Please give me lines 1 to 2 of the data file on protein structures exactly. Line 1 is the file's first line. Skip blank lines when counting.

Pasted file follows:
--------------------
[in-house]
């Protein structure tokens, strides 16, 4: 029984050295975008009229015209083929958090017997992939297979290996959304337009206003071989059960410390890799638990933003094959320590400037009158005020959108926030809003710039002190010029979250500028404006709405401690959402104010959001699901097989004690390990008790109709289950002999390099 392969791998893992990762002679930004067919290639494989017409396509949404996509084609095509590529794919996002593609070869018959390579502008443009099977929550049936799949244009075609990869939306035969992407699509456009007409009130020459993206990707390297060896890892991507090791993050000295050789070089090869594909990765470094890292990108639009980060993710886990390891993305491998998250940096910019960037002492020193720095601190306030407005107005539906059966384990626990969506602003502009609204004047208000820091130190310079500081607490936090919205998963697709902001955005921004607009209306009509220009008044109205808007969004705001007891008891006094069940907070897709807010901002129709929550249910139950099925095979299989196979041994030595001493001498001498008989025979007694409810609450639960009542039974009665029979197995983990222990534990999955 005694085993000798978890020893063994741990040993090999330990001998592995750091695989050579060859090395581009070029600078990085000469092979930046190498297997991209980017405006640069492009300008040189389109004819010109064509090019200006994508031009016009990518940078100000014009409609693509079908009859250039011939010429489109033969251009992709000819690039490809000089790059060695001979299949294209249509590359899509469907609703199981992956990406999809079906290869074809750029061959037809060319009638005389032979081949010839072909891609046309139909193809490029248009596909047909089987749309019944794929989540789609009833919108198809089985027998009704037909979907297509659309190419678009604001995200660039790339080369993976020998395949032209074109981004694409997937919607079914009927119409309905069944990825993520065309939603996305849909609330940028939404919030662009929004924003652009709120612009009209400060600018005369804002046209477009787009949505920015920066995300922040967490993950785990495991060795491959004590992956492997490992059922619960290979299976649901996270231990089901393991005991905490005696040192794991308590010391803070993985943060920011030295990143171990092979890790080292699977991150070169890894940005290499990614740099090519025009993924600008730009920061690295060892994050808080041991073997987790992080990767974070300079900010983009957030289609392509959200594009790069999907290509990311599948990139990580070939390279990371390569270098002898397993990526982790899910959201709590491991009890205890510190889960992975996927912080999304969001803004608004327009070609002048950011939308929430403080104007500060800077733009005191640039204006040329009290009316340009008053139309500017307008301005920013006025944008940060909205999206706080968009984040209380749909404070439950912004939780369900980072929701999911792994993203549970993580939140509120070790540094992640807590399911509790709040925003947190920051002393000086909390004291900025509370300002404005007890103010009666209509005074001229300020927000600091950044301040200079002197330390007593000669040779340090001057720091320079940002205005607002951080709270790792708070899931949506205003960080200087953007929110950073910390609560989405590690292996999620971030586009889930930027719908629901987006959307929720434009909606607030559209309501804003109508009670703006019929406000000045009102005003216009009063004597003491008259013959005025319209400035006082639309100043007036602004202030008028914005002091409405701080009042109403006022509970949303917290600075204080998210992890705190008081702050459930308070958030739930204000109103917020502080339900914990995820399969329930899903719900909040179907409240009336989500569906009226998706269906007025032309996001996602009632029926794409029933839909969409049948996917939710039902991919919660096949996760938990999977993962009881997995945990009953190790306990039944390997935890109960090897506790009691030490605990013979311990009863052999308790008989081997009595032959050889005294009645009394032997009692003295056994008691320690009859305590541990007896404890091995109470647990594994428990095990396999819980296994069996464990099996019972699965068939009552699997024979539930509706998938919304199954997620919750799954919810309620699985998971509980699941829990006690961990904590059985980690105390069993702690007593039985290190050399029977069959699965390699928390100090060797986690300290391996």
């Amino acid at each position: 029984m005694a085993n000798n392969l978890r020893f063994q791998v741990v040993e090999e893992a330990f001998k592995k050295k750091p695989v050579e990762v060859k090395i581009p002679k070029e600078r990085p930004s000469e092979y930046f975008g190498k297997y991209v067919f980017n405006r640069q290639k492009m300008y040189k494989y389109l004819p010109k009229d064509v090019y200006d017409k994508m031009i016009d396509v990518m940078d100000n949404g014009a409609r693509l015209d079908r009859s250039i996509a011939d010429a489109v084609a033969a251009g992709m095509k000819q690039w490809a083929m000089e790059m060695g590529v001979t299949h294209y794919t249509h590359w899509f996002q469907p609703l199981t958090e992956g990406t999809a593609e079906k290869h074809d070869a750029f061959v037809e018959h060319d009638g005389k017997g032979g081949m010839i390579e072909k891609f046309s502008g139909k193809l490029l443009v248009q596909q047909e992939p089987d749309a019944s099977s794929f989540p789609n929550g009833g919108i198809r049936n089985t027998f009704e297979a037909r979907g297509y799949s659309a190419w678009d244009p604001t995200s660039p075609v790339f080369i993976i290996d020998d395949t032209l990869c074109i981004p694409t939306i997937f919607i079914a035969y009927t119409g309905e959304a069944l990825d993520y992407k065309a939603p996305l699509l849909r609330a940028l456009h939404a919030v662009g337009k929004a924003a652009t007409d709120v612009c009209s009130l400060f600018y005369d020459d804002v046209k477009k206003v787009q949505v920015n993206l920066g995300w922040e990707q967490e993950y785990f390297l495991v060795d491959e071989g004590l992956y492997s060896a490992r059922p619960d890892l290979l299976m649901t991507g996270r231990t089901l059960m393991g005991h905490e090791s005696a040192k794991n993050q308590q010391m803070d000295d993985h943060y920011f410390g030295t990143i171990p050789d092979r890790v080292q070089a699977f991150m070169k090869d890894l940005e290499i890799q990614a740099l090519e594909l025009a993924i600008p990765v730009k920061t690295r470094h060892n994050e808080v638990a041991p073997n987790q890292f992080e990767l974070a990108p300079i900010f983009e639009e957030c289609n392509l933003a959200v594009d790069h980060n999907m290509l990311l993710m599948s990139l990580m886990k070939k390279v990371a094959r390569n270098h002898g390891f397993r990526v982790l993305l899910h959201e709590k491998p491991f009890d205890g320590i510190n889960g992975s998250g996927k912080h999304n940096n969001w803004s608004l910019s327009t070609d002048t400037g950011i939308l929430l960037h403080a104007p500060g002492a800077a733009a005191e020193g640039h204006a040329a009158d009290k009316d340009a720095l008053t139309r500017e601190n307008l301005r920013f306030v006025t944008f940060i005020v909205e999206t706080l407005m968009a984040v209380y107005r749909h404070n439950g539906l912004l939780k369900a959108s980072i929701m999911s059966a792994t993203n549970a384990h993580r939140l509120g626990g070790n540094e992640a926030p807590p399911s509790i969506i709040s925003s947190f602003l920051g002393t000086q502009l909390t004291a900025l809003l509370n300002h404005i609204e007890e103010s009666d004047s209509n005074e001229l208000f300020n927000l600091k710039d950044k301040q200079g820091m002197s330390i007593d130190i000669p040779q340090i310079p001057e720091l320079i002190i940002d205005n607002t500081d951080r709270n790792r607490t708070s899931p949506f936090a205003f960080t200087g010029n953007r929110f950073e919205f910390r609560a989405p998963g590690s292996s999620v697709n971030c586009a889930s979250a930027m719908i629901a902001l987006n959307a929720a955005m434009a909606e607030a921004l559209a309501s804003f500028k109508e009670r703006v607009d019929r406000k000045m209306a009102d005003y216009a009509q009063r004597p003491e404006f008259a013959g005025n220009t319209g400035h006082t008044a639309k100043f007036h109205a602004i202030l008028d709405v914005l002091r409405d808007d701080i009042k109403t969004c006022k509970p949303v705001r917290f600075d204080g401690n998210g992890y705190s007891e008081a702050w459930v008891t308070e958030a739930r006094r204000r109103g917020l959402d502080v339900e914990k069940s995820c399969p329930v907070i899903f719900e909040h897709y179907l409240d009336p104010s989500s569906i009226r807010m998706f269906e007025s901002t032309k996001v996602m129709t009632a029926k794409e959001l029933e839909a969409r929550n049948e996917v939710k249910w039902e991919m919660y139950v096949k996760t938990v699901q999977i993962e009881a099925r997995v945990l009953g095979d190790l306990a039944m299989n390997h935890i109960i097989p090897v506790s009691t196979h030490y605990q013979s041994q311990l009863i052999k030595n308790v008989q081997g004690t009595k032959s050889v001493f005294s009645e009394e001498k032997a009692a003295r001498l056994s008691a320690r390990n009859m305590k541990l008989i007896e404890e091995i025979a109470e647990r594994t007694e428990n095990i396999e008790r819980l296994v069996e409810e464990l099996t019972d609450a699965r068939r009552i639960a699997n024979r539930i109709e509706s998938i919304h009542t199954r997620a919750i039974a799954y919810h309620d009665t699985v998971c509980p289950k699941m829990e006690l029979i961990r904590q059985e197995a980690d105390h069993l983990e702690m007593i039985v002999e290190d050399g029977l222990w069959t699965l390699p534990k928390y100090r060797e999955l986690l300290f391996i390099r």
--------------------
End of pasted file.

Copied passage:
[in-house]
């Protein structure tokens, strides 16, 4: 029984050295975008009229015209083929958090017997992939297979290996959304337009206003071989059960410390890799638990933003094959320590400037009158005020959108926030809003710039002190010029979250500028404006709405401690959402104010959001699901097989004690390990008790109709289950002999390099 392969791998893992990762002679930004067919290639494989017409396509949404996509084609095509590529794919996002593609070869018959390579502008443009099977929550049936799949244009075609990869939306035969992407699509456009007409009130020459993206990707390297060896890892991507090791993050000295050789070089090869594909990765470094890292990108639009980060993710886990390891993305491998998250940096910019960037002492020193720095601190306030407005107005539906059966384990626990969506602003502009609204004047208000820091130190310079500081607490936090919205998963697709902001955005921004607009209306009509220009008044109205808007969004705001007891008891006094069940907070897709807010901002129709929550249910139950099925095979299989196979041994030595001493001498001498008989025979007694409810609450639960009542039974009665029979197995983990222990534990999955 005694085993000798978890020893063994741990040993090999330990001998592995750091695989050579060859090395581009070029600078990085000469092979930046190498297997991209980017405006640069492009300008040189389109004819010109064509090019200006994508031009016009990518940078100000014009409609693509079908009859250039011939010429489109033969251009992709000819690039490809000089790059060695001979299949294209249509590359899509469907609703199981992956990406999809079906290869074809750029061959037809060319009638005389032979081949010839072909891609046309139909193809490029248009596909047909089987749309019944794929989540789609009833919108198809089985027998009704037909979907297509659309190419678009604001995200660039790339080369993976020998395949032209074109981004694409997937919607079914009927119409309905069944990825993520065309939603996305849909609330940028939404919030662009929004924003652009709120612009009209400060600018005369804002046209477009787009949505920015920066995300922040967490993950785990495991060795491959004590992956492997490992059922619960290979299976649901996270231990089901393991005991905490005696040192794991308590010391803070993985943060920011030295990143171990092979890790080292699977991150070169890894940005290499990614740099090519025009993924600008730009920061690295060892994050808080041991073997987790992080990767974070300079900010983009957030289609392509959200594009790069999907290509990311599948990139990580070939390279990371390569270098002898397993990526982790899910959201709590491991009890205890510190889960992975996927912080999304969001803004608004327009070609002048950011939308929430403080104007500060800077733009005191640039204006040329009290009316340009008053139309500017307008301005920013006025944008940060909205999206706080968009984040209380749909404070439950912004939780369900980072929701999911792994993203549970993580939140509120070790540094992640807590399911509790709040925003947190920051002393000086909390004291900025509370300002404005007890103010009666209509005074001229300020927000600091950044301040200079002197330390007593000669040779340090001057720091320079940002205005607002951080709270790792708070899931949506205003960080200087953007929110950073910390609560989405590690292996999620971030586009889930930027719908629901987006959307929720434009909606607030559209309501804003109508009670703006019929406000000045009102005003216009009063004597003491008259013959005025319209400035006082639309100043007036602004202030008028914005002091409405701080009042109403006022509970949303917290600075204080998210992890705190008081702050459930308070958030739930204000109103917020502080339900914990995820399969329930899903719900909040179907409240009336989500569906009226998706269906007025032309996001996602009632029926794409029933839909969409049948996917939710039902991919919660096949996760938990999977993962009881997995945990009953190790306990039944390997935890109960090897506790009691030490605990013979311990009863052999308790008989081997009595032959050889005294009645009394032997009692003295056994008691320690009859305590541990007896404890091995109470647990594994428990095990396999819980296994069996464990099996019972699965068939009552699997024979539930509706998938919304199954997620919750799954919810309620699985998971509980699941829990006690961990904590059985980690105390069993702690007593039985290190050399029977069959699965390699928390100090060797986690300290391996």